Not Being Paid For Your Work Related Injury? - Wilkes-Barre, Scranton Personal Injury Lawyers

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Not Being Paid For Your Work Related Injury?

When you are hurt on the job, the law requires your employer and its insurance company to do certain important things to protect you. First and most importantly, the law requires your employer to pay wages to you while you are unable to work because of your injury.

There are certain rules that you, as the injured worker, are required to follow in order to get paid. First, the law says that you are not entitled to be paid any wages until you are out of work for seven consecutive days. If you are out of work for less than one week, you will not get any reimbursement for the lost wages. Additionally, once you are out of work for more than seven days, it typically takes the insurance company another week to ten days to process your claim to actually get you paid. As such, you should really not expect to be paid any money for two to three weeks after the initial day you are out of work. You need to be diligent in staying in touch with your employer s workers compensation insurance company to make sure that they are processing your claim quickly. There can be many delays in the initial setup of your claim that will slow the payments to you. It requires your full attention to make sure it is done right. Contacting a lawyer to help you with this is strongly advised.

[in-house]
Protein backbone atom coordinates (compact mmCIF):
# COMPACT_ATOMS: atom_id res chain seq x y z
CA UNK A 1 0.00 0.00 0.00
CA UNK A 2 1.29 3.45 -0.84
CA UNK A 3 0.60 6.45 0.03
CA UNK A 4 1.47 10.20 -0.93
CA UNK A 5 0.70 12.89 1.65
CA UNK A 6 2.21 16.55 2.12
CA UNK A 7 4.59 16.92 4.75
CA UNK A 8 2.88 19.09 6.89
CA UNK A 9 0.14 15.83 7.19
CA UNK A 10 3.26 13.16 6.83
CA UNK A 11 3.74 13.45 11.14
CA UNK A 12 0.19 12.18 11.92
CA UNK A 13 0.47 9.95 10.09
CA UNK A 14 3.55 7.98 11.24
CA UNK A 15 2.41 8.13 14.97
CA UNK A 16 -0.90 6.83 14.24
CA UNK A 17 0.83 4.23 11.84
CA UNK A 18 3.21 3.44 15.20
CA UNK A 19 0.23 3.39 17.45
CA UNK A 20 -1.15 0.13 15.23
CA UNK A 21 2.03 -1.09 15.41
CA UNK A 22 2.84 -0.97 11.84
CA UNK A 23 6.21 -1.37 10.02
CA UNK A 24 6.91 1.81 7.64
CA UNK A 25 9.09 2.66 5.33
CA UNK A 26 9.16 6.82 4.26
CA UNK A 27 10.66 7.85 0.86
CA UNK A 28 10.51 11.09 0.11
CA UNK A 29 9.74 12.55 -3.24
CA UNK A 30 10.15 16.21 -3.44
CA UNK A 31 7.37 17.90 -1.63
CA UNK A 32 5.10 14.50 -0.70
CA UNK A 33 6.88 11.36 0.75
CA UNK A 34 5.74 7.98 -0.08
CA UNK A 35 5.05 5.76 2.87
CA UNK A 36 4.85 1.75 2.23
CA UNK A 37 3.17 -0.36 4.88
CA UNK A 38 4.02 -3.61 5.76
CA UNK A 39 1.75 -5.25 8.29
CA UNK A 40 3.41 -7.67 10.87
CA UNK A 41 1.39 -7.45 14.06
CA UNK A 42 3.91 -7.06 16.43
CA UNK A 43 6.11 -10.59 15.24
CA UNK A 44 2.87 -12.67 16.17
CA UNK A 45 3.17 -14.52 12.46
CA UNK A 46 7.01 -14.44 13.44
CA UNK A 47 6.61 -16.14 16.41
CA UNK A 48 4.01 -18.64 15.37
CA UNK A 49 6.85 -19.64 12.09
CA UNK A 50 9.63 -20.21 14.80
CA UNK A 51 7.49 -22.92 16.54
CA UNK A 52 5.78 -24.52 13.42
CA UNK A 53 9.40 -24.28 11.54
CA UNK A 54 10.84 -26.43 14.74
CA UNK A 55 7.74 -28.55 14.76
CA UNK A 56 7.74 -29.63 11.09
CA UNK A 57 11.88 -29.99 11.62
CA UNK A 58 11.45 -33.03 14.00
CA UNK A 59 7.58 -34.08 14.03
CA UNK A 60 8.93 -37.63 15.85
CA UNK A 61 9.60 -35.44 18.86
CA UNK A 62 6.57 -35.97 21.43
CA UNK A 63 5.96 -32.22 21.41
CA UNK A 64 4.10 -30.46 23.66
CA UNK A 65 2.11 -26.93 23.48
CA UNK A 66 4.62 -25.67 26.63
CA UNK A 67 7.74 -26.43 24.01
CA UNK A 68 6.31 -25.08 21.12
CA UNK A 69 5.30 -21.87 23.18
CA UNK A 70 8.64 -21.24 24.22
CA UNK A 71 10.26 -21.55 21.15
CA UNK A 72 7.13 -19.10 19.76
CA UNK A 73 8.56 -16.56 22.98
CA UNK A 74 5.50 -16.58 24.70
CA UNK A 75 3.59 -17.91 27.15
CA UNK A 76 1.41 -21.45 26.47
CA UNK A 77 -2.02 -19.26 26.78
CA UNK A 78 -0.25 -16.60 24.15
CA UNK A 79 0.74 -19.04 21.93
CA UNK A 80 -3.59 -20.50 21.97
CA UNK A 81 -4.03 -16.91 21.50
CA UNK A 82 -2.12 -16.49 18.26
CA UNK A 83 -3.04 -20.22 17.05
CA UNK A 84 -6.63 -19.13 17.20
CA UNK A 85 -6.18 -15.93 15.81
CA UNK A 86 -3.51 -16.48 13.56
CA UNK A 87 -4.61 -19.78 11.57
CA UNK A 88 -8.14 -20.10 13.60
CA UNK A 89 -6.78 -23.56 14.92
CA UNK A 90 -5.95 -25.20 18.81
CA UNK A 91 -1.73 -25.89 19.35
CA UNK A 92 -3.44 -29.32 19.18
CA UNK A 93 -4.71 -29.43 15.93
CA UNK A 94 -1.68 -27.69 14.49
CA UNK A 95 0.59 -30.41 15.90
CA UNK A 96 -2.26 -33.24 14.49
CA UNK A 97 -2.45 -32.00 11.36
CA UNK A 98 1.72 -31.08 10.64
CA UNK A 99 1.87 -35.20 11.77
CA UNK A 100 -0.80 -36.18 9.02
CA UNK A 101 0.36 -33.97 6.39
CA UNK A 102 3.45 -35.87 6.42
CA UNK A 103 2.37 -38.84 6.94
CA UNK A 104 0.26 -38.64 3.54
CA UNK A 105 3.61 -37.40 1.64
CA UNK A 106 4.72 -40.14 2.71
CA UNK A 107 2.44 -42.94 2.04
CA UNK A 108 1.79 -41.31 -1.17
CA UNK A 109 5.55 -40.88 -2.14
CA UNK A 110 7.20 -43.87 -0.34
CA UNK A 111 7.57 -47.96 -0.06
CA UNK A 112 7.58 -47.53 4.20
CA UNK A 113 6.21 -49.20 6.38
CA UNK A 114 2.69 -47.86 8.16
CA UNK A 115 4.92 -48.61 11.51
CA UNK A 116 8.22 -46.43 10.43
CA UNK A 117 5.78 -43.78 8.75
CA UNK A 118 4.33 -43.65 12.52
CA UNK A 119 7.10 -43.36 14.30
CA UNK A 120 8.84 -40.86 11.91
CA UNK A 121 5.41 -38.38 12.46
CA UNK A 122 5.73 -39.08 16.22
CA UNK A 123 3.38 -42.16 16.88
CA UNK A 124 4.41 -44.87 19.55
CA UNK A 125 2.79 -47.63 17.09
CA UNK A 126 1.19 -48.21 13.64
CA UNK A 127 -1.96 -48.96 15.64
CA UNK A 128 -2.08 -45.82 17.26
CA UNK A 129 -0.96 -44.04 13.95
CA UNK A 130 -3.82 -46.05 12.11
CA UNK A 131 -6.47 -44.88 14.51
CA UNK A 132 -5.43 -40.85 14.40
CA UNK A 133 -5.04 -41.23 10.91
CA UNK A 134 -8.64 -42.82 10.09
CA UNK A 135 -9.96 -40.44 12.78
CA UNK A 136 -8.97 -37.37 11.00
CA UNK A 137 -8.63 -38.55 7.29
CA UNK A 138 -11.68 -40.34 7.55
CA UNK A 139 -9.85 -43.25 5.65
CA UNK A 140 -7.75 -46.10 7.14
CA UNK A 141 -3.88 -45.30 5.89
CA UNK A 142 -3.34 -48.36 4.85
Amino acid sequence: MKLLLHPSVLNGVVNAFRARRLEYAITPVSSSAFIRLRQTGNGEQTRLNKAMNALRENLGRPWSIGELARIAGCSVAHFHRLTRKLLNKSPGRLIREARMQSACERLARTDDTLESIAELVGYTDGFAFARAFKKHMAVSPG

The other important requirement to get you paid is that you have to see a doctor. The law requires you to have a doctor s note finding you unable to work before you will get paid. If a doctor is not saying you are unable to work, you will not get paid. The law further says that for the first ninety days after you are hurt, the doctor you see must be the one chosen by your employer. Thus, when you get hurt, you must ask your employer for their panel list of physicians with whom you can treat. After that ninety days is expired, you can treat with whatever doctors you want.

Finally, once you receive payment, you will notice that it is not as much as your were getting paid before you got hurt. Your workers compensation wages are only a percentage of what you were earning when you got hurt. You wages are calculated by taking your average net wages in the three quarters before you got hurt, and finding your average weekly wage. You then will receive only two-thirds of that average weekly wage as your workers compensation wage. This number will then be how much you get paid for the remainder of time that you are out of work. There are no taxes payable on your workers compensation benefits. Typically, your workers compensation payment ends up very close to your net pay from your employer.

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